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In Crown Heights, a Decade of Healing After Riots, but Scars Remain

August 19, 2001, published in the New York Times

In Crown Heights, a Decade of Healing After Riots, but Scars Remain

By JOHN KIFNER and FELICIA R. LEE

Ten years after Crown Heights exploded in New York's ugliest spasm of racial violence in decades, the neighborhood's black and Jewish residents conduct joint picnics and ice-skating parties, even a police- supervised Halloween parade. There is a storefront mediation center, a black and Jewish mothers group, and an effort to add black youngsters to the private Jewish security patrols.

Black and Jewish leaders have one another's beeper and cell phone numbers.

Prominent members of the Hasidim like Rabbi Jacob Goldstein and Rabbi Shea Hecht can ask Edison Jackson, the black president of Medgar Evers College at the City University of New York, for help and facilities for a computer training program and summer swimming. The area's black politicians, particularly Democratic Assemblyman Clarence Norman Jr., once at odds with the Lubavitchers, a Hasidic sect, have made their peace and in turn can rely on their solid bloc of something over 3,000 votes.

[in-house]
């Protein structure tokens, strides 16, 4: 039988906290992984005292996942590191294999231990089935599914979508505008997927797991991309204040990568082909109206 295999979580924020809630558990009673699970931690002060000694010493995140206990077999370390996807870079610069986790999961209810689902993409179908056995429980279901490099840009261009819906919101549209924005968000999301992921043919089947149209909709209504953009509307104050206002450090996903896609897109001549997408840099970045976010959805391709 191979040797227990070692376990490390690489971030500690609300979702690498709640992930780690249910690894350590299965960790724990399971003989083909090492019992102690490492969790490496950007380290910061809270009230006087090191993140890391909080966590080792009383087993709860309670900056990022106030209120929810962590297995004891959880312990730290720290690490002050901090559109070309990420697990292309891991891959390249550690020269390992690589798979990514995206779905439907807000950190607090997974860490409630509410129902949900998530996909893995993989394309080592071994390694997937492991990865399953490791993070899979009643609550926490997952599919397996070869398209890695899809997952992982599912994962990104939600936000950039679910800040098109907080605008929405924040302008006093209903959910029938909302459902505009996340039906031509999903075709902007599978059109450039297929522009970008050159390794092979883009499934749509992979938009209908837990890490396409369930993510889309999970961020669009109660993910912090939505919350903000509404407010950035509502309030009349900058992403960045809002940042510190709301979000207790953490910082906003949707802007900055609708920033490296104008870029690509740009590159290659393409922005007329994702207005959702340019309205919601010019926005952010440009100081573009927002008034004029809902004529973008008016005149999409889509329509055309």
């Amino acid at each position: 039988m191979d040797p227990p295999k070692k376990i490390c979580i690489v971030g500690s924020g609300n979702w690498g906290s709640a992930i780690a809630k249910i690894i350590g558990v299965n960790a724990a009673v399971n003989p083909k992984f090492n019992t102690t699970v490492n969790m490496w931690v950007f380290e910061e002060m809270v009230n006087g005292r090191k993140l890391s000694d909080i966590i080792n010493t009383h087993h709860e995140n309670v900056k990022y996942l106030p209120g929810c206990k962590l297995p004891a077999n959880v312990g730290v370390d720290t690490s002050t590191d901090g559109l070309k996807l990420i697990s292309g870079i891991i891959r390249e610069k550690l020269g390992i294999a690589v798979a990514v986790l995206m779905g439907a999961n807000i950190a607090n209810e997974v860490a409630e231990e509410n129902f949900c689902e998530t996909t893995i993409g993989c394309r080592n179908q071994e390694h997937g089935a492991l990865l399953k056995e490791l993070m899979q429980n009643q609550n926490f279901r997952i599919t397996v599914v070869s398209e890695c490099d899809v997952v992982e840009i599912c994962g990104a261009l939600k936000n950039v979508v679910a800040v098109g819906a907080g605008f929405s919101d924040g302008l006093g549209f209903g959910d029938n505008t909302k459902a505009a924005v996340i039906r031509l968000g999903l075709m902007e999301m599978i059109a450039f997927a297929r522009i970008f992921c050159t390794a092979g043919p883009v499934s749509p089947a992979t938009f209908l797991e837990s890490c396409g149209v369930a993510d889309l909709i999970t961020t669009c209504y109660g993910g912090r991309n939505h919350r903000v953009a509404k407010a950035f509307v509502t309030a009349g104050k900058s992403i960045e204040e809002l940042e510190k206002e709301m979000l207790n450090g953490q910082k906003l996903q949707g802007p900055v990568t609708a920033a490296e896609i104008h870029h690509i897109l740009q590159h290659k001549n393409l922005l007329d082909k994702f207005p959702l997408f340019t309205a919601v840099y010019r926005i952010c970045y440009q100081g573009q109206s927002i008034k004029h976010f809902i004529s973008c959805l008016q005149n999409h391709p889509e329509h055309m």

In the years since the chaos of August 1991, blacks and Jews in this densely populated, economically distressed Brooklyn neighborhood have made major efforts to create institutional and informal ties. But despite the efforts of the leaders, the elected officials and lots of the neighborhood's ordinary residents, many of the old differences and distrusts remain, buried just beneath the surface. These are communities that, almost by definition, lead separate lives even as they live side by side.